Genome analysis of Moraxella catarrhalis strain RH4, a human respiratory tract pathogen.
SourceJournal of Bacteriology, 192, 14, (2010), pp. 3574-83
01 juli 2010
Article / Letter to editor
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Paediatrics - OUD tm 2017
Laboratory of Genetic, Endocrine and Metabolic Diseases
Journal of Bacteriology
SubjectN4i 1: Pathogenesis and modulation of inflammation; NCMLS 1: Infection and autoimmunity; NCMLS 4: Energy and redox metabolism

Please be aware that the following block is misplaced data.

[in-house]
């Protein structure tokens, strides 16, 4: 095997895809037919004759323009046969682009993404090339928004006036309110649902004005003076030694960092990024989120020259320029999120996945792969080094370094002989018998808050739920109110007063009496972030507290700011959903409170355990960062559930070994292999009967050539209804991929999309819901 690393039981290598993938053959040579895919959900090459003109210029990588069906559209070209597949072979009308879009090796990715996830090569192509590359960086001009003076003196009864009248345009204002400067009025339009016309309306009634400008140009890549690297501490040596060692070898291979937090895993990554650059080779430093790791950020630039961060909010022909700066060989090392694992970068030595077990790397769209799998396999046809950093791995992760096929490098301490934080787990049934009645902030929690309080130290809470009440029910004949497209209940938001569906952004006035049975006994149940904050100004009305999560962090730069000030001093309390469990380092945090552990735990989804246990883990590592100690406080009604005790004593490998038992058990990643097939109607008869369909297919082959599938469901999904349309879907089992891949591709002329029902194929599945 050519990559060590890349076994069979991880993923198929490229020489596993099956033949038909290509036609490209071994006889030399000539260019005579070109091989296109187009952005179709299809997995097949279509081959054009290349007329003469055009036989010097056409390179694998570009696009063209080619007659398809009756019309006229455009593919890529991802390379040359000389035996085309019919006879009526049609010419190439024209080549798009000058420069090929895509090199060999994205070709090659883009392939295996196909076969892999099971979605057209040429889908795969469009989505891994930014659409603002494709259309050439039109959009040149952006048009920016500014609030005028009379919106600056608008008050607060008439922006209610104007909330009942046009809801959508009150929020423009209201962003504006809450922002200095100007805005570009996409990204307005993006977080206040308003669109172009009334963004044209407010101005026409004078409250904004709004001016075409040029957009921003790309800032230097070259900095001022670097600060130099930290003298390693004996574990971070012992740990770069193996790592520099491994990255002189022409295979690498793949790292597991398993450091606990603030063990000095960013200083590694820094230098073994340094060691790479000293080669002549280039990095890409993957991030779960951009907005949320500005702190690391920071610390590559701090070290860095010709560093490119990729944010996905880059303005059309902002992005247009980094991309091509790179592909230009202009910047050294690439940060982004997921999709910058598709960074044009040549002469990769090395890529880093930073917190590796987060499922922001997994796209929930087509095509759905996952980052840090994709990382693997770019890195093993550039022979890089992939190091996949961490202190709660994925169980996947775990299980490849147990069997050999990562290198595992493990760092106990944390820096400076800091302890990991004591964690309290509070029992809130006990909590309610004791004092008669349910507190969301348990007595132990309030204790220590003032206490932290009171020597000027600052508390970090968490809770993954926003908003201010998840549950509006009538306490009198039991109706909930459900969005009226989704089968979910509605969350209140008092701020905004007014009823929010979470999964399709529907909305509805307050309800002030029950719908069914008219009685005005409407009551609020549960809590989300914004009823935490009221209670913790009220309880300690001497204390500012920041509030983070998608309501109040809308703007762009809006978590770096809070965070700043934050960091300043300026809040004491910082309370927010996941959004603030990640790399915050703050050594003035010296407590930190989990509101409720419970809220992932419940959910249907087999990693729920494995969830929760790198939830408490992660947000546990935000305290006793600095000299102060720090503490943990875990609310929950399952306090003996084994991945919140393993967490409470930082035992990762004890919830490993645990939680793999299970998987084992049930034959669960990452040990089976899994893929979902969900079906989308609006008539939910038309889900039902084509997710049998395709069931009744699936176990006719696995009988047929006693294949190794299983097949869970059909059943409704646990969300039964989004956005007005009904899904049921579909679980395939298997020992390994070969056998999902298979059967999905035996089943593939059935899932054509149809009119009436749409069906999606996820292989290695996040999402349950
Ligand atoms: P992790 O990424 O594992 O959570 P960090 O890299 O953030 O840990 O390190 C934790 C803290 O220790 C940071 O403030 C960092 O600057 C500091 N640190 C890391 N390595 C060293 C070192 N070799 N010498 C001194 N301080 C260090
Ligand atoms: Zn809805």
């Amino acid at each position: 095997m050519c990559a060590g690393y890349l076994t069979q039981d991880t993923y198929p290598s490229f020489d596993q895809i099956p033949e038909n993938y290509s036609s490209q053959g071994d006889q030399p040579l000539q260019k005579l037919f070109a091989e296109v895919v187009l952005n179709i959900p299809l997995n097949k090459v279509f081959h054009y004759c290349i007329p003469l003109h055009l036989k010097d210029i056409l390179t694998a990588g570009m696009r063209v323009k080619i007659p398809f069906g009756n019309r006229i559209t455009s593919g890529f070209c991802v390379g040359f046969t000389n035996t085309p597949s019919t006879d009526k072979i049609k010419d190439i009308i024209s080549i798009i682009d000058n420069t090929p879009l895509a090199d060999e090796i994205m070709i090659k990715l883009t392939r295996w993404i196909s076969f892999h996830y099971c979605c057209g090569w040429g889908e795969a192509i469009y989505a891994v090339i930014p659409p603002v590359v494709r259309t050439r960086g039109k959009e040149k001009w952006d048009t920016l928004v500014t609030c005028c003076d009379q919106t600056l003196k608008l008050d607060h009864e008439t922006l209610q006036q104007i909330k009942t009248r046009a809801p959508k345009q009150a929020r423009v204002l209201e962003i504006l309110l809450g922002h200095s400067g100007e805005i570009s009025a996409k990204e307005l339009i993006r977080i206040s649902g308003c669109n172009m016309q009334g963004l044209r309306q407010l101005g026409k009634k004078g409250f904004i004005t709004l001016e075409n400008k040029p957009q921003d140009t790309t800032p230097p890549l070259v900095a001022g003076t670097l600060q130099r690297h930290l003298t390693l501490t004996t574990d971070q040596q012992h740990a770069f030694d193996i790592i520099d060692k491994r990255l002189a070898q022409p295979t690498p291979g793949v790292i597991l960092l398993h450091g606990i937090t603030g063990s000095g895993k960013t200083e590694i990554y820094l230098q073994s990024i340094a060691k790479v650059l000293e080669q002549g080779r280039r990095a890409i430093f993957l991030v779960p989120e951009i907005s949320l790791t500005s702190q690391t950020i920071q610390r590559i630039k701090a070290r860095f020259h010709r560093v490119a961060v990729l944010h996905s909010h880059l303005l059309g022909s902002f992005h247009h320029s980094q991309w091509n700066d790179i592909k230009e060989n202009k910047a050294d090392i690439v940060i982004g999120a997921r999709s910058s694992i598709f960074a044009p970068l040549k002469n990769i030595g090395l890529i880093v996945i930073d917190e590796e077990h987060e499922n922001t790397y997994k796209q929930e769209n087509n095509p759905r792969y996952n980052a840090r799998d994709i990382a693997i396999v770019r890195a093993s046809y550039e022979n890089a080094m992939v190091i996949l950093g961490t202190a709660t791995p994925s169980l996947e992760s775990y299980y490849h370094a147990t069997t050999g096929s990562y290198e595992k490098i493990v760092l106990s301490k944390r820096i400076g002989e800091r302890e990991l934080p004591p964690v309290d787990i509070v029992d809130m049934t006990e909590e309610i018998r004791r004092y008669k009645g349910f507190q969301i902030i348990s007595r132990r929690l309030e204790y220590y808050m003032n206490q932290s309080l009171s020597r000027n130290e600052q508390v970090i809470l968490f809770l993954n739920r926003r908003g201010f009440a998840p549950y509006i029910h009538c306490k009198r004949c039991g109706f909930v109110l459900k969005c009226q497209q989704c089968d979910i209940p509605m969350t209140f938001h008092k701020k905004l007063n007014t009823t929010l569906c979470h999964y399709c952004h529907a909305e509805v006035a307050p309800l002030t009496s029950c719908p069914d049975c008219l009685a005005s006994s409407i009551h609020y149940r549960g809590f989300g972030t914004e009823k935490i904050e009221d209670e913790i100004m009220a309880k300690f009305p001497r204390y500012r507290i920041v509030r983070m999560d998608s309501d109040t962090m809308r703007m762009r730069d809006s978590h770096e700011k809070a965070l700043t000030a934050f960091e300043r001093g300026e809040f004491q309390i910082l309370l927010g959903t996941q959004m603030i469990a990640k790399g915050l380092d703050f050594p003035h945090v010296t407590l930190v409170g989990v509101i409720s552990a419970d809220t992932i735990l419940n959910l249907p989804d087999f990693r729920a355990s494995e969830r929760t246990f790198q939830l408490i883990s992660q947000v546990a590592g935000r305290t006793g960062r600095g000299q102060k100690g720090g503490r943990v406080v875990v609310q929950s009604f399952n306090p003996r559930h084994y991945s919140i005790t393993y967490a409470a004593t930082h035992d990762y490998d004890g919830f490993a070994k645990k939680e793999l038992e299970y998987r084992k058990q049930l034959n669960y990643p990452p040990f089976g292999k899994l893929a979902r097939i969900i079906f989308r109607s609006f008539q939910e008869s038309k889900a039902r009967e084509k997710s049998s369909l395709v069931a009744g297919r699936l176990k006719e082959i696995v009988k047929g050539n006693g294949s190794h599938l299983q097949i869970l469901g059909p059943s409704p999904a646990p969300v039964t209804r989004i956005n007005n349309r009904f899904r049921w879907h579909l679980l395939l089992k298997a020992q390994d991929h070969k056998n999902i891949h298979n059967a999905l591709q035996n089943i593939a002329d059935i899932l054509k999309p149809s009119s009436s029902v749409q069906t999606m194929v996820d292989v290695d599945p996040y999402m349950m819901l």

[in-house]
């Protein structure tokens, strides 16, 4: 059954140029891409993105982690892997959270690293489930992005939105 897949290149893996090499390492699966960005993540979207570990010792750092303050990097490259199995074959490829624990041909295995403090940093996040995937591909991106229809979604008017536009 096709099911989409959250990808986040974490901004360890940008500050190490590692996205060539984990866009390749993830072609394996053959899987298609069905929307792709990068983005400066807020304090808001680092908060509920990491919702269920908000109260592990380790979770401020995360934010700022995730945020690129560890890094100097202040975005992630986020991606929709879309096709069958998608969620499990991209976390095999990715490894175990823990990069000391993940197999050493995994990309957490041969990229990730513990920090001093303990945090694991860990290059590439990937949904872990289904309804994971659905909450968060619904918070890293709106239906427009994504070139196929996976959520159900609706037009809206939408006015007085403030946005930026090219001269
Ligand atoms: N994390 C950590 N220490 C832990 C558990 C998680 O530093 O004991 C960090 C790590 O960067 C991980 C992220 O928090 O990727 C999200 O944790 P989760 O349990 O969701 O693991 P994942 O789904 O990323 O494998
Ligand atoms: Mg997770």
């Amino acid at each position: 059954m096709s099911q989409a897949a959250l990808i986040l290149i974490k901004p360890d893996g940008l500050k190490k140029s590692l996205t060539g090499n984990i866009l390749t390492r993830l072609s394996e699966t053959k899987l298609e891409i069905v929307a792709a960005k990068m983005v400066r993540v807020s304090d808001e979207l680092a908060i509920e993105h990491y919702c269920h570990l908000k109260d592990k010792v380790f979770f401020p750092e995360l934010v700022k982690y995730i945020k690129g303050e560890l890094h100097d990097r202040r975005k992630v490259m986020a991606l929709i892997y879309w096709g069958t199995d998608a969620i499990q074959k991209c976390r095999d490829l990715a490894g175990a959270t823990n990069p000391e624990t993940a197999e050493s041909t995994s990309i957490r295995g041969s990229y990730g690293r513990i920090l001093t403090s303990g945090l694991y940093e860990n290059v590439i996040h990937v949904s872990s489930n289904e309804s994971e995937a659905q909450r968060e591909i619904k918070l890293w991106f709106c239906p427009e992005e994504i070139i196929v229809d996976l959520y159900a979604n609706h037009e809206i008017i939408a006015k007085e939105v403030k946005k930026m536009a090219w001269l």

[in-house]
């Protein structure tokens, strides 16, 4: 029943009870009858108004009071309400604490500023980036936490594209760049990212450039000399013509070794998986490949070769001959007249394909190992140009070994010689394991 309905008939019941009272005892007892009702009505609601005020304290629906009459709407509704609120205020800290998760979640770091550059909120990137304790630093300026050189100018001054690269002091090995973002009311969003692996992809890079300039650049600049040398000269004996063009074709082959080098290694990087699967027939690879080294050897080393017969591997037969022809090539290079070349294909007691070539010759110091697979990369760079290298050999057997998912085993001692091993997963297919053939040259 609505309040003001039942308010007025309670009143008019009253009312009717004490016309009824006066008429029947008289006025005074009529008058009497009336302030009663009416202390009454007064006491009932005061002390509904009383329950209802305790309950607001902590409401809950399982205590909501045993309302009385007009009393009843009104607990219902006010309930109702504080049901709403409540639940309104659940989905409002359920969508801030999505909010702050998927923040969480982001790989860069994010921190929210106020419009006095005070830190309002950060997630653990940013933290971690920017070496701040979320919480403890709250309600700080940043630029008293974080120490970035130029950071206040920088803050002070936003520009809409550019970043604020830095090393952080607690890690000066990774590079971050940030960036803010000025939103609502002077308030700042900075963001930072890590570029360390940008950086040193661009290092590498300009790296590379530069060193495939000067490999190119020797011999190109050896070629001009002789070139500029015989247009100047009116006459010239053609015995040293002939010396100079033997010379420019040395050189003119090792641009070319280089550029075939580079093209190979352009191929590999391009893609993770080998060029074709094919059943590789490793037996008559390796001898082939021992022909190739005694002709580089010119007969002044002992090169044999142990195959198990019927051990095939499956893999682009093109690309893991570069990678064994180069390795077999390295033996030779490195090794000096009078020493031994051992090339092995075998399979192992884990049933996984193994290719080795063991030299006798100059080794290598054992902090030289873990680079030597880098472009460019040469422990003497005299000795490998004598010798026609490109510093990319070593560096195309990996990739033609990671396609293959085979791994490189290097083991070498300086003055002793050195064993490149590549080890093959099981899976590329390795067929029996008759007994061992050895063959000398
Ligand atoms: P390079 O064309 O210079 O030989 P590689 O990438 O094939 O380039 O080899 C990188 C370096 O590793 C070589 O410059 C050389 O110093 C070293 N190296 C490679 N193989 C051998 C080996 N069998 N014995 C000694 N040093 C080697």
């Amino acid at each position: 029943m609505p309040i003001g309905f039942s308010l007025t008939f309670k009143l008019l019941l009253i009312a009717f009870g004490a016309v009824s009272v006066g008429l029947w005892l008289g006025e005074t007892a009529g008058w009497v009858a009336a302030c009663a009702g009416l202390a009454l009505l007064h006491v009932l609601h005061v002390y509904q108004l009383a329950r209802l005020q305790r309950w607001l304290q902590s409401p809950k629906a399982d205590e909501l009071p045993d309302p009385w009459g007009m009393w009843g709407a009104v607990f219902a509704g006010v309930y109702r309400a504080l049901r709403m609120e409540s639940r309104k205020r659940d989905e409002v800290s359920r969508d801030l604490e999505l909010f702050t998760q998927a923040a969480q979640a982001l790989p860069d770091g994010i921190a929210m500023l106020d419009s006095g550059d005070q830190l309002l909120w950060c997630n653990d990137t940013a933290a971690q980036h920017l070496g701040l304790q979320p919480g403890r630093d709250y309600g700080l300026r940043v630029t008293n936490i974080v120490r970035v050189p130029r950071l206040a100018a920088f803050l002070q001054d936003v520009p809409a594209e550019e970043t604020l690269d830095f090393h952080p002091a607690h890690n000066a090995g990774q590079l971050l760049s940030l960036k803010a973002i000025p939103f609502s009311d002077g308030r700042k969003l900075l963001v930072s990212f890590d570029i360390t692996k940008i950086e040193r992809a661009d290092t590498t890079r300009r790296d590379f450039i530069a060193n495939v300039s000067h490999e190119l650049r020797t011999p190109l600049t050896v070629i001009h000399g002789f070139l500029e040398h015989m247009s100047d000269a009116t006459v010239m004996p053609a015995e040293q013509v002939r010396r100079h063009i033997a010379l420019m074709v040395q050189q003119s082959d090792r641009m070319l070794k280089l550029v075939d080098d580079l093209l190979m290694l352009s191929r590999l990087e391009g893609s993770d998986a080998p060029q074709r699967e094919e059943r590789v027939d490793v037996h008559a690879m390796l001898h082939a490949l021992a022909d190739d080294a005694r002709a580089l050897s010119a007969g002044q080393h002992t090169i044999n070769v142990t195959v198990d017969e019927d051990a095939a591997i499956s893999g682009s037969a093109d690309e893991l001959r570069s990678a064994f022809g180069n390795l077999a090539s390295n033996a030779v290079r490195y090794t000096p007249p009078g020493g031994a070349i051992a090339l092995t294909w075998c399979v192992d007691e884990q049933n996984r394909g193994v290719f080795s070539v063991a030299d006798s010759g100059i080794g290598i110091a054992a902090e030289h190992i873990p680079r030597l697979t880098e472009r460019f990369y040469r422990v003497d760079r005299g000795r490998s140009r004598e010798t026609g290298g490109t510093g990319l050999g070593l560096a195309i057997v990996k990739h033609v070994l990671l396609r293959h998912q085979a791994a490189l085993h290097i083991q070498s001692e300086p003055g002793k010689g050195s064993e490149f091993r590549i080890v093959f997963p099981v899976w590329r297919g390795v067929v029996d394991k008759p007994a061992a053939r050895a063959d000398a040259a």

Moraxella catarrhalis is an emerging human-restricted respiratory tract pathogen that is a common cause of childhood otitis media and exacerbations of chronic obstructive pulmonary disease in adults. Here, we report the first completely assembled and annotated genome sequence of an isolate of M. catarrhalis, strain RH4, which originally was isolated from blood of an infected patient. The RH4 genome consists of 1,863,286 nucleotides that form 1,886 protein-encoding genes. Comparison of the RH4 genome to the ATCC 43617 contigs demonstrated that the gene content of both strains is highly conserved. In silico phylogenetic analyses based on both 16S rRNA and multilocus sequence typing revealed that RH4 belongs to the seroresistant lineage. We were able to identify almost the entire repertoire of known M. catarrhalis virulence factors and mapped the members of the biosynthetic pathways for lipooligosaccharide, peptidoglycan, and type IV pili. Reconstruction of the central metabolic pathways suggested that RH4 relies on fatty acid and acetate metabolism, as the genes encoding the enzymes required for the glyoxylate pathway, the tricarboxylic acid cycle, the gluconeogenic pathway, the nonoxidative branch of the pentose phosphate pathway, the beta-oxidation pathway of fatty acids, and acetate metabolism were present. Moreover, pathways important for survival under challenging in vivo conditions, such as the iron-acquisition pathways, nitrogen metabolism, and oxidative stress responses, were identified. Finally, we showed by microarray expression profiling that approximately 88% of the predicted coding sequences are transcribed under in vitro conditions. Overall, these results provide a foundation for future research into the mechanisms of M. catarrhalis pathogenesis and vaccine development.
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